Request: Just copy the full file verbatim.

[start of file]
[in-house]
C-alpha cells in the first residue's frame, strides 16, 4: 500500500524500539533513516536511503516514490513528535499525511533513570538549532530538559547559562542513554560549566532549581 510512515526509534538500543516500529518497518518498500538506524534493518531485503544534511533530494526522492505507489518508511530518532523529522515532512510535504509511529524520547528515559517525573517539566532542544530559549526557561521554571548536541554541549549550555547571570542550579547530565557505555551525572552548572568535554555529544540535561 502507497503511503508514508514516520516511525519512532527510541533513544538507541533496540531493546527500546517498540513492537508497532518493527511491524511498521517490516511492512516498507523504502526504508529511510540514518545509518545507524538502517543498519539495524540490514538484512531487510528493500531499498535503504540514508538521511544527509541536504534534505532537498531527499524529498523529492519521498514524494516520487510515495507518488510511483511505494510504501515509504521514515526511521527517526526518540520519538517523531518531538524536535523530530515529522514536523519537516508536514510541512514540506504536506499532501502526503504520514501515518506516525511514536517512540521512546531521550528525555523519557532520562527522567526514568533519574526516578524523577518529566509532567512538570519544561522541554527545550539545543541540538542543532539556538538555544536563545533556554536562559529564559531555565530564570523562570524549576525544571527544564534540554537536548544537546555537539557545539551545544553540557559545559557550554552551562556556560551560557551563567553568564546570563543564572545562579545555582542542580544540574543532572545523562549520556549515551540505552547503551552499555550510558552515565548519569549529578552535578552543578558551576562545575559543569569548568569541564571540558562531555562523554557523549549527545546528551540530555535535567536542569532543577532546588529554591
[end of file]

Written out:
[in-house]
C-alpha cells in the first residue's frame, strides 16, 4: 500500500524500539533513516536511503516514490513528535499525511533513570538549532530538559547559562542513554560549566532549581 510512515526509534538500543516500529518497518518498500538506524534493518531485503544534511533530494526522492505507489518508511530518532523529522515532512510535504509511529524520547528515559517525573517539566532542544530559549526557561521554571548536541554541549549550555547571570542550579547530565557505555551525572552548572568535554555529544540535561 502507497503511503508514508514516520516511525519512532527510541533513544538507541533496540531493546527500546517498540513492537508497532518493527511491524511498521517490516511492512516498507523504502526504508529511510540514518545509518545507524538502517543498519539495524540490514538484512531487510528493500531499498535503504540514508538521511544527509541536504534534505532537498531527499524529498523529492519521498514524494516520487510515495507518488510511483511505494510504501515509504521514515526511521527517526526518540520519538517523531518531538524536535523530530515529522514536523519537516508536514510541512514540506504536506499532501502526503504520514501515518506516525511514536517512540521512546531521550528525555523519557532520562527522567526514568533519574526516578524523577518529566509532567512538570519544561522541554527545550539545543541540538542543532539556538538555544536563545533556554536562559529564559531555565530564570523562570524549576525544571527544564534540554537536548544537546555537539557545539551545544553540557559545559557550554552551562556556560551560557551563567553568564546570563543564572545562579545555582542542580544540574543532572545523562549520556549515551540505552547503551552499555550510558552515565548519569549529578552535578552543578558551576562545575559543569569548568569541564571540558562531555562523554557523549549527545546528551540530555535535567536542569532543577532546588529554591